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How to Prepare Your Finances for a Recession

The 11-year bull market in stocks recently came to an abrupt end, and even though a bear market does not always lead to a recession, they do tend to coincide to some degree. And with markets continuing to tumble, it’s looking like the U.S. stock market is pricing in a global recession.

While we are not saying a recession is imminent (there is no way to know that with 100% certainty), there is some merit to thinking about how to get you finances in the best possible position during these uncertain times. So, what are some steps you can take now to prepare for a possible economic recession?

Here are five steps to take now to help you prepare your personal finances for a recession:

1. Lower your debt.

When it comes to surviving financially during a recession, excess debt is like a millstone hanging around your neck. If not brought under control, debt can sink your personal finances by eliminating any flexibility in your monthly budget. We generally recommend lowering or even eliminating all high-interest debt. You should start by whittling down credit card debt, paying off the cards with the highest interest rate first.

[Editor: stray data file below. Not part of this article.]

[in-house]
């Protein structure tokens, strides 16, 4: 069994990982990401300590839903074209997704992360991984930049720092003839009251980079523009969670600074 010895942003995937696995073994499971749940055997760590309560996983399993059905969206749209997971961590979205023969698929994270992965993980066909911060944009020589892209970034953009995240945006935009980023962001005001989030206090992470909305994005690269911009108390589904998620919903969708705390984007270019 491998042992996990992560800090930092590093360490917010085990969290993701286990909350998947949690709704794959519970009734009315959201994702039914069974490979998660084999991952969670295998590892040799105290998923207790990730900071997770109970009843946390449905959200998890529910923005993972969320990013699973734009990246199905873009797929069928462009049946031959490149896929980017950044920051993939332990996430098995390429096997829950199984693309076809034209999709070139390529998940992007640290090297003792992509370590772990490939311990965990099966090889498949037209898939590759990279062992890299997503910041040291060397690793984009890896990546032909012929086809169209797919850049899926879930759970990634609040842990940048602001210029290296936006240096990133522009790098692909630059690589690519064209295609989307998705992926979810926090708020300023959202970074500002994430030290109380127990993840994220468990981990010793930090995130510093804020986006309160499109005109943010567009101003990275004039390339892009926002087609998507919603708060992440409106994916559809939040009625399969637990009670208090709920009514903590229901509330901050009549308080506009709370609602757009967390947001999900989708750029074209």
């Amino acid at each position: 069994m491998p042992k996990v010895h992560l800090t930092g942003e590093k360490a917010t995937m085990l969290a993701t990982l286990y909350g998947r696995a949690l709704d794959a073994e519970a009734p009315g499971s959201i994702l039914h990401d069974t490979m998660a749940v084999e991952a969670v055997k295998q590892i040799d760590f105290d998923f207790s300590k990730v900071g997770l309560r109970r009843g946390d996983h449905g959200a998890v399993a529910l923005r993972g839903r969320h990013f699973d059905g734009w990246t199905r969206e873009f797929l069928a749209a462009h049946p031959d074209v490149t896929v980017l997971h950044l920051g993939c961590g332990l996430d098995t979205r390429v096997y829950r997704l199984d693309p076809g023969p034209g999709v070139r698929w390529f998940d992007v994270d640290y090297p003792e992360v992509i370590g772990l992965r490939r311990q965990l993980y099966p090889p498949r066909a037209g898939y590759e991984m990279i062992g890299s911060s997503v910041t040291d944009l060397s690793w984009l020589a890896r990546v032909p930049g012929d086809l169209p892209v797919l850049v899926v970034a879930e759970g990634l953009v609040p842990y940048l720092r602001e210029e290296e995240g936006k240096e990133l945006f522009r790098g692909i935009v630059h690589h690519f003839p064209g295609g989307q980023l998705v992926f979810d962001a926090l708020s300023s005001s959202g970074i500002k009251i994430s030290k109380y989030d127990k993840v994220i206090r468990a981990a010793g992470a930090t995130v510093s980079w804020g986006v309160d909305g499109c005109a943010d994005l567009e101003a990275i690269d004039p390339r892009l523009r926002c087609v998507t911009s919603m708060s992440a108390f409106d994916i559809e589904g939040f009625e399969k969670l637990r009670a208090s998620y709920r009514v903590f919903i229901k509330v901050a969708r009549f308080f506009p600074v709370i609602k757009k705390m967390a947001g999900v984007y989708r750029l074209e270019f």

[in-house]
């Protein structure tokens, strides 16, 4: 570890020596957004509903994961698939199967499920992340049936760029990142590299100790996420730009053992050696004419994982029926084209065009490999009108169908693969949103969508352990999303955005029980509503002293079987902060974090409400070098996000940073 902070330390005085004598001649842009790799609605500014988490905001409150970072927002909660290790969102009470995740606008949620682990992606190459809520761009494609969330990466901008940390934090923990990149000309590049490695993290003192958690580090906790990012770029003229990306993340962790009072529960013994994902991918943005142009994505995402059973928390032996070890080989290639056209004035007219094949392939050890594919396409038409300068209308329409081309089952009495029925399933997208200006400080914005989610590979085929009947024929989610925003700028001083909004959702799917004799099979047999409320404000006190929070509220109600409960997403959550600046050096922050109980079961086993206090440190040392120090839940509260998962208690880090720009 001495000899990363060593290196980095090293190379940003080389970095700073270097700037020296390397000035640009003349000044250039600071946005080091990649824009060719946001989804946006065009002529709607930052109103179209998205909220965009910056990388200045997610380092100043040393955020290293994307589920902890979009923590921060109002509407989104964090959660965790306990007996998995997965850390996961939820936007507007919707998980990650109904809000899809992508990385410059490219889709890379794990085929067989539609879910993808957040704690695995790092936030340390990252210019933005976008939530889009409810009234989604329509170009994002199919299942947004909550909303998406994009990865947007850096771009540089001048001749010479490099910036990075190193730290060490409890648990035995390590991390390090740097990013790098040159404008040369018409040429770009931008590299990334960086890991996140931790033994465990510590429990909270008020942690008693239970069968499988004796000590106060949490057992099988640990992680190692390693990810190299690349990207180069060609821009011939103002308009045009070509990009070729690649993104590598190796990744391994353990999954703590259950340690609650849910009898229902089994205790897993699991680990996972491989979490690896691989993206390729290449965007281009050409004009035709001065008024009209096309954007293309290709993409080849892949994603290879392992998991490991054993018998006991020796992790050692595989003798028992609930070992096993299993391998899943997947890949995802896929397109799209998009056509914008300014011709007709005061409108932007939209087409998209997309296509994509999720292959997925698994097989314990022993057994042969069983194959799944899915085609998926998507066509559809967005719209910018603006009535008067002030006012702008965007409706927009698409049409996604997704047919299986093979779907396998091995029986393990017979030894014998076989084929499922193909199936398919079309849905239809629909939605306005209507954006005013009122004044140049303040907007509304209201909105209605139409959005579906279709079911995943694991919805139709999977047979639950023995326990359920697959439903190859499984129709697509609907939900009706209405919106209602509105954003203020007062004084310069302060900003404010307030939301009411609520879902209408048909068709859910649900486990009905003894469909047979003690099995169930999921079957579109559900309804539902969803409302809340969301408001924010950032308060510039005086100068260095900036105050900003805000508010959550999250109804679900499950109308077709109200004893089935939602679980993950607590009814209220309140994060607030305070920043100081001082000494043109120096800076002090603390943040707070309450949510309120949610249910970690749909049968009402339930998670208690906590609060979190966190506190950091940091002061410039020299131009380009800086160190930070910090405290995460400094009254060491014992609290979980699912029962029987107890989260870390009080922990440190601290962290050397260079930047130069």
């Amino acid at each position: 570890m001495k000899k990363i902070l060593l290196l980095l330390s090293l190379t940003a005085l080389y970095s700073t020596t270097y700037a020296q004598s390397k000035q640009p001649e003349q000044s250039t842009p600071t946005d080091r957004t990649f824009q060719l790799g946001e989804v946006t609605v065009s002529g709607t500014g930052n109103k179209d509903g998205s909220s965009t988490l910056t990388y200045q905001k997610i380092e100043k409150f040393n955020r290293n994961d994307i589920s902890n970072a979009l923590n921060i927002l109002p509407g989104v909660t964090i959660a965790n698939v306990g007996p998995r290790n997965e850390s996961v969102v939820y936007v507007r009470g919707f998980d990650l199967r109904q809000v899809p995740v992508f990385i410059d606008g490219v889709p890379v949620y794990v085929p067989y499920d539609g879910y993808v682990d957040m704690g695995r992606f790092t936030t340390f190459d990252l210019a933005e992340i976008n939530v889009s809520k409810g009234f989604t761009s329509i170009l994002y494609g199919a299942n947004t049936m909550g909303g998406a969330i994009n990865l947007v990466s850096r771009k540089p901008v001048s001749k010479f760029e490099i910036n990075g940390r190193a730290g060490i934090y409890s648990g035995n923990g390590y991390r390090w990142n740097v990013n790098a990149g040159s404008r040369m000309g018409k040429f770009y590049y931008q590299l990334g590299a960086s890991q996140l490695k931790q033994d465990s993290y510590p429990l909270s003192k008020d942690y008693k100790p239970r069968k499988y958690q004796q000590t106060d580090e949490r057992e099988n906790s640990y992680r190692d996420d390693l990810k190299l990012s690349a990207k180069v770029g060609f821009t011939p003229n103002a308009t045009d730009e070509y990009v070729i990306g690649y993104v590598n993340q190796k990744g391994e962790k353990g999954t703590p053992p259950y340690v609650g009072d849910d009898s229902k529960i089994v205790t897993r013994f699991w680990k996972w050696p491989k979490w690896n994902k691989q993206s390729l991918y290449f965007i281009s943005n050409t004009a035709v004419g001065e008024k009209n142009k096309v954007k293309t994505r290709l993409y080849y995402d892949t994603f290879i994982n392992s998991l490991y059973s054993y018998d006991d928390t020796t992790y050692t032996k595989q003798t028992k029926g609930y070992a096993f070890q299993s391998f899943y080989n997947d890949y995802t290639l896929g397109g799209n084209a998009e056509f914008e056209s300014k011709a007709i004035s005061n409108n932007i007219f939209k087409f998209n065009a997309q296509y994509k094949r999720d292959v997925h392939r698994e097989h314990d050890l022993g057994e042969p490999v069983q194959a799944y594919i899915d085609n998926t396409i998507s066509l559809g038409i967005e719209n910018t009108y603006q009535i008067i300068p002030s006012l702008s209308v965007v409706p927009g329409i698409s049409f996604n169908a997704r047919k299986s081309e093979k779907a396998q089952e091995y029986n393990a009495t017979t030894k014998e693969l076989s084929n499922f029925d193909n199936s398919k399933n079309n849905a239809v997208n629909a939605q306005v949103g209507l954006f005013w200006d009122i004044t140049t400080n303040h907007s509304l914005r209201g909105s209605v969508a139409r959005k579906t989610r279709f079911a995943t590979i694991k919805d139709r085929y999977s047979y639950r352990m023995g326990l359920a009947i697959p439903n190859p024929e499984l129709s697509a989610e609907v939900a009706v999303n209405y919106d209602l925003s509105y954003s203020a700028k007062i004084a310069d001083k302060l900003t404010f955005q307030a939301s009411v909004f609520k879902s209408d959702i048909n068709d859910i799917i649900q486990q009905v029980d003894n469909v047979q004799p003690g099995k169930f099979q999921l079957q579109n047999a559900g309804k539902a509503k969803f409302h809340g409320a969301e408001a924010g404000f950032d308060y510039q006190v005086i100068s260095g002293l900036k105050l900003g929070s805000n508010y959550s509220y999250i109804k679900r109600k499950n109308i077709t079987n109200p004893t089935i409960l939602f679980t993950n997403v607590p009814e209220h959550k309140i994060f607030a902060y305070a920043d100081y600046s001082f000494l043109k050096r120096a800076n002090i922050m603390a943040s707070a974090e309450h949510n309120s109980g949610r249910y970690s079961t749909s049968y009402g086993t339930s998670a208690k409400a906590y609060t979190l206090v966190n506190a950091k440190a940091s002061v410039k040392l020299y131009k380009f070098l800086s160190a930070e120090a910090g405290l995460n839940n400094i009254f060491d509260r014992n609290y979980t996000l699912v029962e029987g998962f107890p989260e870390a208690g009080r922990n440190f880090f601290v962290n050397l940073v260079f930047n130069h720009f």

However, this particular moment in history is unprecedented in many ways, one being that several credit card companies are offering some amount of debt relief to those experiencing hardship due to the COVID-19 situation. American Express, Bank of America, Capital One, and many other major credit card providers have said that they will support customers during this time, but many have remained vague as to how they will roll out this assistance and to whom. Most have said to reach out to the company, and they will provide support on a case-by-case basis. If you have questions about what your credit card company is offering in the way of debt relief, call the number on your monthly statement to discuss your situation.

2. Build up your emergency savings fund.